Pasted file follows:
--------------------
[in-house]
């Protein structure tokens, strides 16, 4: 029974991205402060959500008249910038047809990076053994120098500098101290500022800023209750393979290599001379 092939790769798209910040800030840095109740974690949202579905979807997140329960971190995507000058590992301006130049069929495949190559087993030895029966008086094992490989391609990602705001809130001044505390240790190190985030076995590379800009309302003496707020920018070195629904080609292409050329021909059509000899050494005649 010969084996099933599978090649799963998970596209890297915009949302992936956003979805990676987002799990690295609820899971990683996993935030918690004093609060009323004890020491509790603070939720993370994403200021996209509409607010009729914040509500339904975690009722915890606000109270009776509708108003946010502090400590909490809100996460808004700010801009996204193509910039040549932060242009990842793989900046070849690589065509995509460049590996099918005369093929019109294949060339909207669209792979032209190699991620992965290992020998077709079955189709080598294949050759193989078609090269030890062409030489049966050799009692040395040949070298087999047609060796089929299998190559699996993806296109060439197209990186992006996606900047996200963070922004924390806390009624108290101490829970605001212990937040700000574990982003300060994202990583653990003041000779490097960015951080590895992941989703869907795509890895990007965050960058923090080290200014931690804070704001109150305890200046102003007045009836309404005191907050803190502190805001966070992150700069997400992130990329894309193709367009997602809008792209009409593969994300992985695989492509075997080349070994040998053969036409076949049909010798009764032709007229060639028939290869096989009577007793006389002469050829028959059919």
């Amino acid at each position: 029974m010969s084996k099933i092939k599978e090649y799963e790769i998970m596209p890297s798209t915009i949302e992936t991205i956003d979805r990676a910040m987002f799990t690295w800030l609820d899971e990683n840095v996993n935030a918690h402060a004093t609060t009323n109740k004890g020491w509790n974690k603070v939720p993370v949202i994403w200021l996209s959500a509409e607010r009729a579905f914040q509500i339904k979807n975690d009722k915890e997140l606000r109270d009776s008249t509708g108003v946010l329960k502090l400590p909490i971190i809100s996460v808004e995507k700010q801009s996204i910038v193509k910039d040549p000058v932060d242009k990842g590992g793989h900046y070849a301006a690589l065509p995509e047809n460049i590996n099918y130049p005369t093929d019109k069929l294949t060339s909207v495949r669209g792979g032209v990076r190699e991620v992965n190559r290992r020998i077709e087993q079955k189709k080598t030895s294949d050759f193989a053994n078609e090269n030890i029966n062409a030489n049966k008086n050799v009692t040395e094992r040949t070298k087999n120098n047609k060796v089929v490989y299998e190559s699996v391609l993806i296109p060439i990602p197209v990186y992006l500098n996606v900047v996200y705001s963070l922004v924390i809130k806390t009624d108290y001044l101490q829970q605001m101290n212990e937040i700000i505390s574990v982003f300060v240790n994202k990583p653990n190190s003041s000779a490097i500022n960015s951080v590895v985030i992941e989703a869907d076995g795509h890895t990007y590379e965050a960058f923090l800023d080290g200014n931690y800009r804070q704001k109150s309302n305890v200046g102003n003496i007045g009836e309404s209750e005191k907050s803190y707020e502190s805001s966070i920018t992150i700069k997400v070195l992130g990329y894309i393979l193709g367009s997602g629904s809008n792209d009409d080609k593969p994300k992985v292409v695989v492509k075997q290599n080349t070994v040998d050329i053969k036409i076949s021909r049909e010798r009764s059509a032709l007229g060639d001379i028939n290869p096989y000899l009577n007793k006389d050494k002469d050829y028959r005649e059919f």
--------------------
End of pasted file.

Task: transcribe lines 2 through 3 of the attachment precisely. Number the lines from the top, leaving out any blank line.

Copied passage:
């Protein structure tokens, strides 16, 4: 029974991205402060959500008249910038047809990076053994120098500098101290500022800023209750393979290599001379 092939790769798209910040800030840095109740974690949202579905979807997140329960971190995507000058590992301006130049069929495949190559087993030895029966008086094992490989391609990602705001809130001044505390240790190190985030076995590379800009309302003496707020920018070195629904080609292409050329021909059509000899050494005649 010969084996099933599978090649799963998970596209890297915009949302992936956003979805990676987002799990690295609820899971990683996993935030918690004093609060009323004890020491509790603070939720993370994403200021996209509409607010009729914040509500339904975690009722915890606000109270009776509708108003946010502090400590909490809100996460808004700010801009996204193509910039040549932060242009990842793989900046070849690589065509995509460049590996099918005369093929019109294949060339909207669209792979032209190699991620992965290992020998077709079955189709080598294949050759193989078609090269030890062409030489049966050799009692040395040949070298087999047609060796089929299998190559699996993806296109060439197209990186992006996606900047996200963070922004924390806390009624108290101490829970605001212990937040700000574990982003300060994202990583653990003041000779490097960015951080590895992941989703869907795509890895990007965050960058923090080290200014931690804070704001109150305890200046102003007045009836309404005191907050803190502190805001966070992150700069997400992130990329894309193709367009997602809008792209009409593969994300992985695989492509075997080349070994040998053969036409076949049909010798009764032709007229060639028939290869096989009577007793006389002469050829028959059919």
């Amino acid at each position: 029974m010969s084996k099933i092939k599978e090649y799963e790769i998970m596209p890297s798209t915009i949302e992936t991205i956003d979805r990676a910040m987002f799990t690295w800030l609820d899971e990683n840095v996993n935030a918690h402060a004093t609060t009323n109740k004890g020491w509790n974690k603070v939720p993370v949202i994403w200021l996209s959500a509409e607010r009729a579905f914040q509500i339904k979807n975690d009722k915890e997140l606000r109270d009776s008249t509708g108003v946010l329960k502090l400590p909490i971190i809100s996460v808004e995507k700010q801009s996204i910038v193509k910039d040549p000058v932060d242009k990842g590992g793989h900046y070849a301006a690589l065509p995509e047809n460049i590996n099918y130049p005369t093929d019109k069929l294949t060339s909207v495949r669209g792979g032209v990076r190699e991620v992965n190559r290992r020998i077709e087993q079955k189709k080598t030895s294949d050759f193989a053994n078609e090269n030890i029966n062409a030489n049966k008086n050799v009692t040395e094992r040949t070298k087999n120098n047609k060796v089929v490989y299998e190559s699996v391609l993806i296109p060439i990602p197209v990186y992006l500098n996606v900047v996200y705001s963070l922004v924390i809130k806390t009624d108290y001044l101490q829970q605001m101290n212990e937040i700000i505390s574990v982003f300060v240790n994202k990583p653990n190190s003041s000779a490097i500022n960015s951080v590895v985030i992941e989703a869907d076995g795509h890895t990007y590379e965050a960058f923090l800023d080290g200014n931690y800009r804070q704001k109150s309302n305890v200046g102003n003496i007045g009836e309404s209750e005191k907050s803190y707020e502190s805001s966070i920018t992150i700069k997400v070195l992130g990329y894309i393979l193709g367009s997602g629904s809008n792209d009409d080609k593969p994300k992985v292409v695989v492509k075997q290599n080349t070994v040998d050329i053969k036409i076949s021909r049909e010798r009764s059509a032709l007229g060639d001379i028939n290869p096989y000899l009577n007793k006389d050494k002469d050829y028959r005649e059919f």